Efforts to reduce water use in agriculture could end up having the opposite effect

Johns Hopkins expert urges evidence-based approach to environmental programs

Paul Ferraro

Image caption: Paul Ferraro

Image credit: Will Kirk / Johns Hopkins University

Steps designed to increase water efficiency in domestic agriculture could, in fact, result in more water use, Johns Hopkins University's environmental economist Paul Ferraro writes in a commentary published today by Bloomberg View.

Ferraro—a Bloomberg Distinguished Professor in JHU's Carey Business School and Whiting School of Engineering and co-director of the Center for Behavioral and Experimental Agri-Environmental Research—focuses his research on determining whether conservation technologies or measures really work.

"Environmental problems are largely human behavior problems," Ferraro told JHU Engineering magazine recently. "They aren't biological or chemical problems. The key that's often missing is an understanding of human behavior. Why is someone behaving in a way that damages the environment?"

Case in point, he writes for Bloomberg View—the nearly $50 million pledged recently by the U.S. Interior and Agriculture departments for water conservation efforts. While this seems like a positive step, Ferraro notes that "the assumption that such spending automatically leads to reduced water use is not grounded in theory or evidence. In fact, improving efficiency may fail to deliver large water savings and even, paradoxically, increase use."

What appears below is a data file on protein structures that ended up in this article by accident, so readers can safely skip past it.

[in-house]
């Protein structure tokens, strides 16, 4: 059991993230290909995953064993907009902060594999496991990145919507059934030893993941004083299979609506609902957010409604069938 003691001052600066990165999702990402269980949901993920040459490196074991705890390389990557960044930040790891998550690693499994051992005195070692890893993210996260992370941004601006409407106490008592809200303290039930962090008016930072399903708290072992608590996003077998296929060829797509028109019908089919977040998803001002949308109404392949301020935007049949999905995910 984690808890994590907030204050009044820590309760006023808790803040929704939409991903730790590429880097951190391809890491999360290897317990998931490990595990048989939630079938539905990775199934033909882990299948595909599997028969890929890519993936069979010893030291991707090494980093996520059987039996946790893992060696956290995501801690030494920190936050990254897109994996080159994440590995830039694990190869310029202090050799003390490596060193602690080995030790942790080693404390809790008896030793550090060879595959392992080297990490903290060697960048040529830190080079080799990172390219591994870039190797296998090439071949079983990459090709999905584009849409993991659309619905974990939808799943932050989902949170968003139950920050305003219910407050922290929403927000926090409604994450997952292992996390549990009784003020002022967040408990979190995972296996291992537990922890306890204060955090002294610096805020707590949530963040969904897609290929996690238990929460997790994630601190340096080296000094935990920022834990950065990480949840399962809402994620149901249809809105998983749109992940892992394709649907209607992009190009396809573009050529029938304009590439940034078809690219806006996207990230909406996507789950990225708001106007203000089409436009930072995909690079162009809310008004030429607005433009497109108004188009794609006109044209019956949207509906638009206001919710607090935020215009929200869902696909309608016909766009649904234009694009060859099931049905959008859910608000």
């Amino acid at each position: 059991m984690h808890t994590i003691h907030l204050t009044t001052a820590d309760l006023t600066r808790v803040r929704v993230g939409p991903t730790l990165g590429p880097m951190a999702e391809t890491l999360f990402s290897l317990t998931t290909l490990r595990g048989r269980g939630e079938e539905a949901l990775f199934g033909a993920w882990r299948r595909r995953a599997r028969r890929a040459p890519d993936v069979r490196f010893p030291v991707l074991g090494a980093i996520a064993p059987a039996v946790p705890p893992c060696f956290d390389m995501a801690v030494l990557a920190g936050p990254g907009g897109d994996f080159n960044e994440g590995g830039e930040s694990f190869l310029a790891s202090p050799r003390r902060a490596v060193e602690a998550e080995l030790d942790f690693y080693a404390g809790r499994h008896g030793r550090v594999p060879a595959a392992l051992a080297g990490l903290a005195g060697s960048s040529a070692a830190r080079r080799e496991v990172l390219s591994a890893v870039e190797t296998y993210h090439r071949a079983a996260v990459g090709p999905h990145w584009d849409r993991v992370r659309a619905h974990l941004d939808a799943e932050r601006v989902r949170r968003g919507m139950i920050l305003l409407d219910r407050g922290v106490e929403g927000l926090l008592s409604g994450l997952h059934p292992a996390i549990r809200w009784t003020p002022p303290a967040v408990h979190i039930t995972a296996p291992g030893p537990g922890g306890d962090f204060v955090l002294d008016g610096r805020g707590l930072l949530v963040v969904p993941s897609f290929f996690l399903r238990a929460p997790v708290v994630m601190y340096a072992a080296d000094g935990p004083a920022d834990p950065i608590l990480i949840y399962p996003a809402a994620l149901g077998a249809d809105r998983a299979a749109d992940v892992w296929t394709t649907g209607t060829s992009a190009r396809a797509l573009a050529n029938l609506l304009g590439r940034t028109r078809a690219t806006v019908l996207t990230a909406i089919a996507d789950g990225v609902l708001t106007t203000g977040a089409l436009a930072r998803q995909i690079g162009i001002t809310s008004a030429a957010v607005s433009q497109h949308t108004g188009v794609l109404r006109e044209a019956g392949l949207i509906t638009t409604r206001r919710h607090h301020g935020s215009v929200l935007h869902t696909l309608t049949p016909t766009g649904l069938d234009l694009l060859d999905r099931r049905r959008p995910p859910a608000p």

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A study by Cynthia Lin of the University of California at Davis and Lisa Pfeiffer of the National Oceanographic and Atmospheric Administration looked at how farmers in the Ogallala aquifer of the Great Plains changed their water use after being subsidized to adopt more efficient irrigation technology—drop nozzles, which deliver water from just above the crop to decrease evaporation. The Ogallala aquifer is one of the largest in the world, but it is being rapidly depleted, and more than 90 percent of its pumped water goes to agriculture. Unlike previous studies, Lin and Pfeiffer collected water-use data to isolate the causal impacts of the new nozzles.

The results were striking. Rather than finding that farmers who used drop nozzles reduced their water use, they showed that those farms increased their consumption, on average, by about 3 percent. The efficient technology had an effect, but it was the opposite of what was intended.

Why did this happen? When water delivery becomes more efficient, using more water can increase profits. Farmers may also feel less obligated to conserve water because they have done a good deed by adopting the technology. (Psychologists call this a "licensing effect.") In the Ogallala, some farmers responded to the new technology by increasing how much land they irrigated or switching to more water-intensive crops—from wheat to corn or soy, for example.

Ultimately, Ferraro advocates for an evidence-based approach to environmental programs.

"In medicine, where the guiding ethic is to do no harm, new ideas are rigorously tested in the field before being scaled up," he writes. "A similar culture of rigorous field evaluations could transform agricultural and environmental science."

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